Pension systems and aggregate shocks
AbstractThe U.S. Social Security Trust Fund faces depletion over the coming decades, and there is a near consensus that social security reform is necessary. Under one suggestion for partial privatization, current surpluses would fund private, individual retirement accounts, and the private savings would make up for future benefit cuts. ; Moving away from social security, however, causes some people to point toward excessive risks associated with private savings. But social security cannot be completely riskless either because its long-term viability depends on such volatile factors as productivity growth, fertility, and immigration, which make social security risky for the same reasons financial assets are. ; To quantify the sensitivity of different retirement schemes to large aggregate shocks, this article provides a model economy in which aggregate shocks affect not only financial market returns but also a pay-as-you-go (PAYGO) pension system. The model depicts a life-cycle economy in which agents work when they are young and their old-age consumption is financed by a combination of a PAYGO pension system and private savings. ; The model simulations show that, in the long run, privatization makes every generation better off, even if a large aggregate shock occurs. The intuition for this result is that under a privatized pension system, savings are higher. This higher savings level increases the capital stock and thus increases welfare enough to insulate all future generations even from large shocks.
Download InfoIf you experience problems downloading a file, check if you have the proper application to view it first. In case of further problems read the IDEAS help page. Note that these files are not on the IDEAS site. Please be patient as the files may be large.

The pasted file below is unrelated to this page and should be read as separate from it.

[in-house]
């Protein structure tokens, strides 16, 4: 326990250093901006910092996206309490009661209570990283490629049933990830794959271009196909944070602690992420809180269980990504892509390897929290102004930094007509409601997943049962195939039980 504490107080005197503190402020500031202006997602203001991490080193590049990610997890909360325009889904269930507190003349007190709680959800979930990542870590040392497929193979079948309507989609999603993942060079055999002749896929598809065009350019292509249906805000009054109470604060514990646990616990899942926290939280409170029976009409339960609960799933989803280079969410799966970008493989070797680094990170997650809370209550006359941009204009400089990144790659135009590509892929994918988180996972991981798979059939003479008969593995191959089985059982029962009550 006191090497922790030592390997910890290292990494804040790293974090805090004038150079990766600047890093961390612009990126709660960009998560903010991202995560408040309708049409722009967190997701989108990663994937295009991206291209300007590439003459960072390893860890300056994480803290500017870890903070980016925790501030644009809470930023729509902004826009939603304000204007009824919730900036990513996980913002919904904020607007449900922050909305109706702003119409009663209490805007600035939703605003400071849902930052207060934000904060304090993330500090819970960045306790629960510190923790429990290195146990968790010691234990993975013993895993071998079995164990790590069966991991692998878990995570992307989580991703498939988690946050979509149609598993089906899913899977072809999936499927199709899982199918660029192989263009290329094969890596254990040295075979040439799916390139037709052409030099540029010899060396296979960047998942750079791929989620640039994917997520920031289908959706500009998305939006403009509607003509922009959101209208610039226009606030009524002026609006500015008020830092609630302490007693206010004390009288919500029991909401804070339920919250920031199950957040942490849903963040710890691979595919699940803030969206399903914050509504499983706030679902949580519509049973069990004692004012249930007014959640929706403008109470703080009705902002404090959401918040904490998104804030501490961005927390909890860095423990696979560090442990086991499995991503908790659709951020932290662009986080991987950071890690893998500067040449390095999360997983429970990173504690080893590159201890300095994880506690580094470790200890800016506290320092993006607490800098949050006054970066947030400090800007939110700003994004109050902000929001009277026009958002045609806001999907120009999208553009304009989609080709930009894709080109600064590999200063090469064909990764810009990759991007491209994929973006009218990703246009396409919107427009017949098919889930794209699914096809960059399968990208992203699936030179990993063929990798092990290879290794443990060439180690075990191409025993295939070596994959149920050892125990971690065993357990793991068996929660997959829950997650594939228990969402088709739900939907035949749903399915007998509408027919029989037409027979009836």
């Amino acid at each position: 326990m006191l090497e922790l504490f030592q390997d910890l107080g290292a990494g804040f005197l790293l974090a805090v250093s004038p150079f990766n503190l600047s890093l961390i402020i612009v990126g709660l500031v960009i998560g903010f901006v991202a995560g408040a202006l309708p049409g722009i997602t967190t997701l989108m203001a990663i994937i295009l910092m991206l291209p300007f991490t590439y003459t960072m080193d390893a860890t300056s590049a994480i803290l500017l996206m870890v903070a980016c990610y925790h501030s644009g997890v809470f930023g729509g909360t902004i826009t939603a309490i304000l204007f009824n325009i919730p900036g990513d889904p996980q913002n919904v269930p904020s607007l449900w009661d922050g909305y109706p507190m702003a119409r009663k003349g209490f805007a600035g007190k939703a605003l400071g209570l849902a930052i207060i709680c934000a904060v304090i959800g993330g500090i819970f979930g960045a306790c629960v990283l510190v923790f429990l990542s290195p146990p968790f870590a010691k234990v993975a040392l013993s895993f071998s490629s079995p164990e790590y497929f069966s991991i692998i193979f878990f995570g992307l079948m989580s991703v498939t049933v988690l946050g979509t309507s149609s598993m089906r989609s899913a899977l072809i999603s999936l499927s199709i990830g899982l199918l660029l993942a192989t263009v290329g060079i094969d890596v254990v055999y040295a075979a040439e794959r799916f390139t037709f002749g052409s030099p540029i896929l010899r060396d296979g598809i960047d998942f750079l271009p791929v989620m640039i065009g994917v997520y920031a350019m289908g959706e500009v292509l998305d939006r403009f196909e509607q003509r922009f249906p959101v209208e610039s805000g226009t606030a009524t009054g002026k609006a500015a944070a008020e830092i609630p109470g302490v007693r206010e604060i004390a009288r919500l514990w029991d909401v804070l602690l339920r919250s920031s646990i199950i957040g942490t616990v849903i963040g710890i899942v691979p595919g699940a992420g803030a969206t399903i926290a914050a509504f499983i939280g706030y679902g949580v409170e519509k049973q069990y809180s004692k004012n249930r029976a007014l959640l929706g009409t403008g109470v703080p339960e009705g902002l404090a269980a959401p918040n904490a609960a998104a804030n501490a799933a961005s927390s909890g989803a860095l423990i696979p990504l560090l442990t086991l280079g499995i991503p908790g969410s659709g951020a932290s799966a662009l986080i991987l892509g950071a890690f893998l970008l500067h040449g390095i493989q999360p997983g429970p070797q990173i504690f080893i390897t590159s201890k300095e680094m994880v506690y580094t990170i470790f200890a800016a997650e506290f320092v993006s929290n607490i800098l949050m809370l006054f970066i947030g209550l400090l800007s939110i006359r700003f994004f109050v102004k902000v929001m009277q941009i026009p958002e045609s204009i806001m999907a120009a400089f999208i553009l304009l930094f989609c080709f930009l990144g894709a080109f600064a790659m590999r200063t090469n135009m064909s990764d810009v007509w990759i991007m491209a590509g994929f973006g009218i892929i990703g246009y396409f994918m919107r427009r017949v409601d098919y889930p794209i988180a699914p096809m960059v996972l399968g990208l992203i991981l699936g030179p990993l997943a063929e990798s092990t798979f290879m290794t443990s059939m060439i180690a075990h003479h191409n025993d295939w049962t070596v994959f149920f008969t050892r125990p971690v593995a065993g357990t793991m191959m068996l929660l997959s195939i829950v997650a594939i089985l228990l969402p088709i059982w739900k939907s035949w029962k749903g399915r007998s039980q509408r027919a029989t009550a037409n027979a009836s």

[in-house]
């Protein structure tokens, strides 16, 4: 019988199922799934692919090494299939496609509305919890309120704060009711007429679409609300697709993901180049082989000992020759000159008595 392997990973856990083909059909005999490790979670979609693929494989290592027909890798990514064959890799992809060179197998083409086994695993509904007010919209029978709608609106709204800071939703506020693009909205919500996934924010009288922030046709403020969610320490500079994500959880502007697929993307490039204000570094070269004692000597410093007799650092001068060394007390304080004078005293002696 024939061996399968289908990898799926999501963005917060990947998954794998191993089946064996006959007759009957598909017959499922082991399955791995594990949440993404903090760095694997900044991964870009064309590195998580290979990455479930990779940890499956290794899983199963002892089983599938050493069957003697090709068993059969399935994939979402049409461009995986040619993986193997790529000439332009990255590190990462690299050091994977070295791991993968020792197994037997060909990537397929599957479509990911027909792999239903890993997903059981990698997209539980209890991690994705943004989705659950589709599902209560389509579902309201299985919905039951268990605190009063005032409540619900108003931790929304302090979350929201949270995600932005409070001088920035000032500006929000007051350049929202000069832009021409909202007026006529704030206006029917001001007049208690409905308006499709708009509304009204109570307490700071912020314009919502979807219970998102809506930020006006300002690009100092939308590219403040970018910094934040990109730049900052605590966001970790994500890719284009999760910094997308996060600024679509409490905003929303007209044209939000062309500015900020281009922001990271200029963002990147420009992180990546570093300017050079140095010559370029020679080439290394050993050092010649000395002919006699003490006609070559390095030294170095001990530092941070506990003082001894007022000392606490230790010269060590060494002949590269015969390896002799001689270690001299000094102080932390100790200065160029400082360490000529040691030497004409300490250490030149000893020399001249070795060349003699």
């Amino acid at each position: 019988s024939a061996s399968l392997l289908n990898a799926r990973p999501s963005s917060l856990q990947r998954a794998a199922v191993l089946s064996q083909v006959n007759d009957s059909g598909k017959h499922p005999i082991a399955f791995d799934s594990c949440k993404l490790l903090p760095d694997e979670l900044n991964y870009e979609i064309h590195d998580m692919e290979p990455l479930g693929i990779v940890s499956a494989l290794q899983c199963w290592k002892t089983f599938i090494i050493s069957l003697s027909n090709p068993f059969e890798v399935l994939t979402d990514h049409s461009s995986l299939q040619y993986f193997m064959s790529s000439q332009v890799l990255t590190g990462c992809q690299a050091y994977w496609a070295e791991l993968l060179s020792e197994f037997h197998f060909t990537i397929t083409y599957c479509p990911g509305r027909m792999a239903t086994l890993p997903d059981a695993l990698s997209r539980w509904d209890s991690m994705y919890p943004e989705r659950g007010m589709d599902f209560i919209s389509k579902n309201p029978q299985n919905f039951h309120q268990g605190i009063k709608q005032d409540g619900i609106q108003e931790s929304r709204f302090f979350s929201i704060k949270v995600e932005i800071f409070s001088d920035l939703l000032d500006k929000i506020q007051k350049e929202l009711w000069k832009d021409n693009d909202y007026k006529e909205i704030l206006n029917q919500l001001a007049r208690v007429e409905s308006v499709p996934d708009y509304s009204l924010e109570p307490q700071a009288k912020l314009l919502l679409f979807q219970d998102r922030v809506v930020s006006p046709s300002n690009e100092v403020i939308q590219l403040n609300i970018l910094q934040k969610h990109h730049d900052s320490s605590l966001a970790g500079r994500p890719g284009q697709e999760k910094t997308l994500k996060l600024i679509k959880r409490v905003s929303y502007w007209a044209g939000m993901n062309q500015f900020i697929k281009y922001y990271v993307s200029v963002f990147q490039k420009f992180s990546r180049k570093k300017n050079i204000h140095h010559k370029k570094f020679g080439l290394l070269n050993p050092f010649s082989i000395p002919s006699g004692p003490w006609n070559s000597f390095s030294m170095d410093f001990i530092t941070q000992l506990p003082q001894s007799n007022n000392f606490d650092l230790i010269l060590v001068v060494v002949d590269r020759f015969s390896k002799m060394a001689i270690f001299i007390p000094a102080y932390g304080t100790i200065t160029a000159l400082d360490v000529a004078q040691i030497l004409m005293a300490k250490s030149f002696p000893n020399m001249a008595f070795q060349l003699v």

Bibliographic InfoArticle provided by Federal Reserve Bank of Atlanta in its journal Economic Review.
Volume (Year): (2003)
Issue (Month): Q1 ()
Please report citation or reference errors to , or , if you are the registered author of the cited work, log in to your RePEc Author Service profile, click on "citations" and make appropriate adjustments.:
- Andrew G. Biggs, 2009.
30958, American Enterprise Institute.
- Paul A. Samuelson, 1958. "An Exact Consumption-Loan Model of Interest with or without the Social Contrivance of Money," Journal of Political Economy, University of Chicago Press, vol. 66, pages 467.
- Mariacristina De Nardi & Selahattin Imrohoroglu & Thomas J. Sargent, 1999.
"Projected U.S. Demographics and Social Security,"
Review of Economic Dynamics,
Elsevier for the Society for Economic Dynamics, vol. 2(3), pages 575-615, July.
- William F. Sharpe, 1964. "Capital Asset Prices: A Theory Of Market Equilibrium Under Conditions Of Risk," Journal of Finance, American Finance Association, vol. 19(3), pages 425-442, 09.
- Feldstein, Martin & Ranguelova, Elena, 2001. "Individual Risk in an Investment-Based Social Security System," Scholarly Articles 2797440, Harvard University Department of Economics.